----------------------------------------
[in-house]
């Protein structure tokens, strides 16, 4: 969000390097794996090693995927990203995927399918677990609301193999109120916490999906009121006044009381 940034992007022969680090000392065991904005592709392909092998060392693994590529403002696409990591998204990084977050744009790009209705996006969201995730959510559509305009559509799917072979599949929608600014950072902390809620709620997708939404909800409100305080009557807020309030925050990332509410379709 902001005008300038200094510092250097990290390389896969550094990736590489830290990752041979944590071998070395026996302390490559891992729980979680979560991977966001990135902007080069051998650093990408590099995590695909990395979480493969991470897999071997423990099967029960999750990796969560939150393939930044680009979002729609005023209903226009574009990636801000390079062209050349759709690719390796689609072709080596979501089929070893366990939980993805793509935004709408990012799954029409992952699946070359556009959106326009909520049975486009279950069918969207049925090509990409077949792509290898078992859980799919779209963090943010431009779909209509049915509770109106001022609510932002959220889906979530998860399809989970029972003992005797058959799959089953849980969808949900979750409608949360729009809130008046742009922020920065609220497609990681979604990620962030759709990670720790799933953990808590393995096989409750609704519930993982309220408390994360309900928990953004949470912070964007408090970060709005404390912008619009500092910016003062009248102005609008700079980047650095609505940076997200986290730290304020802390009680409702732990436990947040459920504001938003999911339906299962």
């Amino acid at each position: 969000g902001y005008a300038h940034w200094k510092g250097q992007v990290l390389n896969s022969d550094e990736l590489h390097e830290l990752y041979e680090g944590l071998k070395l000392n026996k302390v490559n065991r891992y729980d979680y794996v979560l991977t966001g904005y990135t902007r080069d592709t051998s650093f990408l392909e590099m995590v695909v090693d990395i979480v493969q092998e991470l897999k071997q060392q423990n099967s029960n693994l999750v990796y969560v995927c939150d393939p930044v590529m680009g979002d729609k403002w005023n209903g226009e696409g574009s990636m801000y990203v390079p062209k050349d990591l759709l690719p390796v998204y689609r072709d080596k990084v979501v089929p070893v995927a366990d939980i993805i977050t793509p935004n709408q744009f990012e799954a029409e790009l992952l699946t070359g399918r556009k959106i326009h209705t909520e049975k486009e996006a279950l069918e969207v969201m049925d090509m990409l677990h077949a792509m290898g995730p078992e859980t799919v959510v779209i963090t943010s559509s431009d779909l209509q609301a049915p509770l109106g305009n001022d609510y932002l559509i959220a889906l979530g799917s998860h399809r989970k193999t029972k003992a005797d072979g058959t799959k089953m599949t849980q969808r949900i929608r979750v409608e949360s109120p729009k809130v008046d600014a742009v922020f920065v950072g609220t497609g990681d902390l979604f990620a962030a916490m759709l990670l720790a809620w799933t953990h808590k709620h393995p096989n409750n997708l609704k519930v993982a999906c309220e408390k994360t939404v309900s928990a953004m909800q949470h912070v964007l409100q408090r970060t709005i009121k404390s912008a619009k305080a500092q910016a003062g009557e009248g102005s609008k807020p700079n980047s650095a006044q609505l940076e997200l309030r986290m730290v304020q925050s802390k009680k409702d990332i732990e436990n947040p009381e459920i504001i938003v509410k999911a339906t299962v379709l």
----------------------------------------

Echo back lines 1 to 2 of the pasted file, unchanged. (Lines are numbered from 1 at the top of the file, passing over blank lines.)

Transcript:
[in-house]
């Protein structure tokens, strides 16, 4: 969000390097794996090693995927990203995927399918677990609301193999109120916490999906009121006044009381 940034992007022969680090000392065991904005592709392909092998060392693994590529403002696409990591998204990084977050744009790009209705996006969201995730959510559509305009559509799917072979599949929608600014950072902390809620709620997708939404909800409100305080009557807020309030925050990332509410379709 902001005008300038200094510092250097990290390389896969550094990736590489830290990752041979944590071998070395026996302390490559891992729980979680979560991977966001990135902007080069051998650093990408590099995590695909990395979480493969991470897999071997423990099967029960999750990796969560939150393939930044680009979002729609005023209903226009574009990636801000390079062209050349759709690719390796689609072709080596979501089929070893366990939980993805793509935004709408990012799954029409992952699946070359556009959106326009909520049975486009279950069918969207049925090509990409077949792509290898078992859980799919779209963090943010431009779909209509049915509770109106001022609510932002959220889906979530998860399809989970029972003992005797058959799959089953849980969808949900979750409608949360729009809130008046742009922020920065609220497609990681979604990620962030759709990670720790799933953990808590393995096989409750609704519930993982309220408390994360309900928990953004949470912070964007408090970060709005404390912008619009500092910016003062009248102005609008700079980047650095609505940076997200986290730290304020802390009680409702732990436990947040459920504001938003999911339906299962």